Understanding the factors that influence the airborne survival of viruses such as severe acute respiratory syndrome coronavirus 2 (SARS-CoV-2) in aerosols is important for identifying routes of transmission and the value of various mitigation strategies for preventing transmission. We present measurements of the stability of SARS-CoV-2 in aerosol droplets (∼5 to 10 µm equilibrated radius) over timescales spanning 5 s to 20 min using an instrument to probe survival in a small population of droplets (typically 5 to 10) containing ∼1 virus/droplet. Measurements of airborne infectivity change are coupled with a detailed physicochemical analysis of the airborne droplets containing the virus. A decrease in infectivity to ∼10% of the starting value was observable for SARS-CoV-2 over 20 min, with a large proportion of the loss occurring within the first 5 min after aerosolization. The initial rate of infectivity loss was found to correlate with physical transformation of the equilibrating droplet; salts within the droplets crystallize at relative humidities (RHs) below 50%, leading to a near-instant loss of infectivity in 50 to 60% of the virus. However, at 90% RH, the droplet remains homogenous and aqueous, and the viral stability is sustained for the first 2 min, beyond which it decays to only 10% remaining infectious after 10 min. The loss of infectivity at high RH is consistent with an elevation in the pH of the droplets, caused by volatilization of CO2 from bicarbonate buffer within the droplet. Four different variants of SARS-CoV-2 were compared and found to have a similar degree of airborne stability at both high and low RH.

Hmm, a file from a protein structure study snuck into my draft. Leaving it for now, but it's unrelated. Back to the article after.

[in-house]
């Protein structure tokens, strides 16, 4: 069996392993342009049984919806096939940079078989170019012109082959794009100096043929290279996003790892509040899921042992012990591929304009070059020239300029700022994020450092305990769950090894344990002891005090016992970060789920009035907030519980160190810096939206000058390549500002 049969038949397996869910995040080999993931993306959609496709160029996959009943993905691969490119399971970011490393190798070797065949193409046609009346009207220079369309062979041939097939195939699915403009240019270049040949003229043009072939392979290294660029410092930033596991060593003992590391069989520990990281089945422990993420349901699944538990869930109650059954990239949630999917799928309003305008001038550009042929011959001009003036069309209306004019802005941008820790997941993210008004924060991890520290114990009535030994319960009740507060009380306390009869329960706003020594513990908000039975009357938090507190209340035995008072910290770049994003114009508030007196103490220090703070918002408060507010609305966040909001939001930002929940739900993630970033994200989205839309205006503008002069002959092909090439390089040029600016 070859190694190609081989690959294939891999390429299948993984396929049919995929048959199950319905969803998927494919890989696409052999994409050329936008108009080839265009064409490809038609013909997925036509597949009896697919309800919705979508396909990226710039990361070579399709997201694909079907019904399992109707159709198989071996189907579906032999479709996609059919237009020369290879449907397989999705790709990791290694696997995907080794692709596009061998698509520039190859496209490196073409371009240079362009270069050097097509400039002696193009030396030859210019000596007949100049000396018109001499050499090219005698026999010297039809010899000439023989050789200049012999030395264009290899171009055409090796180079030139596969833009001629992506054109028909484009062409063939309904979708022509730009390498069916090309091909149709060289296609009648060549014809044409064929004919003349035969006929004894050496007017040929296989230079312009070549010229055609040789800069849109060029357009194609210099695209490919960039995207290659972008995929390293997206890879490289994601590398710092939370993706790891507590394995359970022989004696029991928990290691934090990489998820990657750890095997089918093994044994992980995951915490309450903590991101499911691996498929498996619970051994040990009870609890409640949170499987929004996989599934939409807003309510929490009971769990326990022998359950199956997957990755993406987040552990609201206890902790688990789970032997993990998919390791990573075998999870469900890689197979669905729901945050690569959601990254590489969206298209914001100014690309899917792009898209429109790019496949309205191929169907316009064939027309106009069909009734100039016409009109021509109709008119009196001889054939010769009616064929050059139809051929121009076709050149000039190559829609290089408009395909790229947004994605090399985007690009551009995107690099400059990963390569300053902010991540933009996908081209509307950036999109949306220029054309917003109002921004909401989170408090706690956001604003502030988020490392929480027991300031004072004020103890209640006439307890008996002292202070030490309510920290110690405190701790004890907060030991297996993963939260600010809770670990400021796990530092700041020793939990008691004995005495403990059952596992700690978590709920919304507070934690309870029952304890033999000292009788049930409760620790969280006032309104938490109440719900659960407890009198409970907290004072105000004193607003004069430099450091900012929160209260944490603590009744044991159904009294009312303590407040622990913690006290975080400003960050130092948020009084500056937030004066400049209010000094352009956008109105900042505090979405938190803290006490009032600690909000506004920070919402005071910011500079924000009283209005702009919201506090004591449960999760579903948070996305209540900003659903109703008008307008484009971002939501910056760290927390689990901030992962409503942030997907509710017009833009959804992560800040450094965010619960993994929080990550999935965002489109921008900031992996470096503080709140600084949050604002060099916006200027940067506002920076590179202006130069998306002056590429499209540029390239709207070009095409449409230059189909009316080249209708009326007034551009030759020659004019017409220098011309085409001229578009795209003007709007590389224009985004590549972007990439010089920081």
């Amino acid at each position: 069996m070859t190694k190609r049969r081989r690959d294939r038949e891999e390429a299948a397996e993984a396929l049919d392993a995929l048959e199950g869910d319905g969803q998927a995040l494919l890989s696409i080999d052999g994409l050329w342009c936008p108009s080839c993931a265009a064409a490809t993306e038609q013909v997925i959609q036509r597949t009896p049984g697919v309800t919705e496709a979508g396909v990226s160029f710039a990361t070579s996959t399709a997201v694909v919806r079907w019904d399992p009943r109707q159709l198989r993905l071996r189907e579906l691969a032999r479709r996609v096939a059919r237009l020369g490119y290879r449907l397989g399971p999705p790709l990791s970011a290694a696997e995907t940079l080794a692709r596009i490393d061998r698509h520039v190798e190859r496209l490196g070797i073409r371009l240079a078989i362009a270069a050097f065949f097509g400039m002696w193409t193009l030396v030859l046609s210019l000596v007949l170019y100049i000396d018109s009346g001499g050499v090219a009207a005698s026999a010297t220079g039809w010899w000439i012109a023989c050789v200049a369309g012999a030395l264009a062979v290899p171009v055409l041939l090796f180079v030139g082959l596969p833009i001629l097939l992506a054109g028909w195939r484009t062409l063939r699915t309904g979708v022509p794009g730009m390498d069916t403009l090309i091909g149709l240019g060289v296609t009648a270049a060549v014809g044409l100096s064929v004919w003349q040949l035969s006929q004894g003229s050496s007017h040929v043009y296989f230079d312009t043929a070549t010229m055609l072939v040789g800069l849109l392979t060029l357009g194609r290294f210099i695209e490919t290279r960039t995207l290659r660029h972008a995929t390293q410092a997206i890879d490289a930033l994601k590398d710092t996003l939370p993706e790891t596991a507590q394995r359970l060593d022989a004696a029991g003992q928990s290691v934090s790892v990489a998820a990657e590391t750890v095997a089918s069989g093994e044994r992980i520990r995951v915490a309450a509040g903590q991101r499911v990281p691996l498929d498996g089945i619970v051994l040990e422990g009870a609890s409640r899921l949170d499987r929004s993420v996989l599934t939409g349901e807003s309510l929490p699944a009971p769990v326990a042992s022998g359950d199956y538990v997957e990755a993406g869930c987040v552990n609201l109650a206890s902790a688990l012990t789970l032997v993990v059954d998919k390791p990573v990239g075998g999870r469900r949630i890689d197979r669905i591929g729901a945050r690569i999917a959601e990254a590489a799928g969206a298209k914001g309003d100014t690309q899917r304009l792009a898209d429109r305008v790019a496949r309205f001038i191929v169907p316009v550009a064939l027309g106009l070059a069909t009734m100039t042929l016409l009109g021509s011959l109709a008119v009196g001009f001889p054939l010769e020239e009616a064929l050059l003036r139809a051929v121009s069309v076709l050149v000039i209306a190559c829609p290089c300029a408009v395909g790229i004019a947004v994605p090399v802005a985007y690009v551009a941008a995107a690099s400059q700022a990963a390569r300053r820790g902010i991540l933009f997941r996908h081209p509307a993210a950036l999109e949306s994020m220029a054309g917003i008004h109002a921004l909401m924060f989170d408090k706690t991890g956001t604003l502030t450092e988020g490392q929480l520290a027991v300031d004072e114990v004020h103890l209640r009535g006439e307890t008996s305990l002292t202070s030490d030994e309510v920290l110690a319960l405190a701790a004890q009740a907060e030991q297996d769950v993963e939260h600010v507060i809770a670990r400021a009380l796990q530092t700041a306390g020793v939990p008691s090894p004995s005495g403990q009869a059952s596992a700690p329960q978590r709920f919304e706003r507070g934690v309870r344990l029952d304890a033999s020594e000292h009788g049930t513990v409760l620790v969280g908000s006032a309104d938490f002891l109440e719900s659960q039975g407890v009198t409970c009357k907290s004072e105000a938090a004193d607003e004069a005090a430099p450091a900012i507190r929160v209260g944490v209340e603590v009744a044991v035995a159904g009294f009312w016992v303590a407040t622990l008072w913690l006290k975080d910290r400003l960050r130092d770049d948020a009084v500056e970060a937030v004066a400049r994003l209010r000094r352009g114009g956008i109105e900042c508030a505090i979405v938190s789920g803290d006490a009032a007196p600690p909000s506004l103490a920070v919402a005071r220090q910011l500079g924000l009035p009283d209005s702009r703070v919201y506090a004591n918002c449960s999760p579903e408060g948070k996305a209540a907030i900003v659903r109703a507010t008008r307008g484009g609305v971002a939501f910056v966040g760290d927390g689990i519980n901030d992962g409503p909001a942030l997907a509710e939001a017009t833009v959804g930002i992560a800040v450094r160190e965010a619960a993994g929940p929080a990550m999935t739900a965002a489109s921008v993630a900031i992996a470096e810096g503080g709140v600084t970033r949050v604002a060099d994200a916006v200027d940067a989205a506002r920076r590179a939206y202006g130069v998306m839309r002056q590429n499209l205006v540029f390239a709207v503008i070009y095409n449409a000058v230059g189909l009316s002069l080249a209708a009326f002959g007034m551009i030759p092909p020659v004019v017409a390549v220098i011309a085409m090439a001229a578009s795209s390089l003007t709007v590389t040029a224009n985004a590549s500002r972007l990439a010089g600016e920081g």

Original languageEnglish
Pages (from-to)e2200109119
JournalProceedings of the National Academy of Sciences of the United States of America
Issue number27
Publication statusPublished - 5 Jul 2022


  • Aerosolized Particles and Droplets/chemistry
  • COVID-19/transmission
  • Humans
  • Humidity
  • Hydrogen-Ion Concentration
  • SARS-CoV-2/isolation & purification


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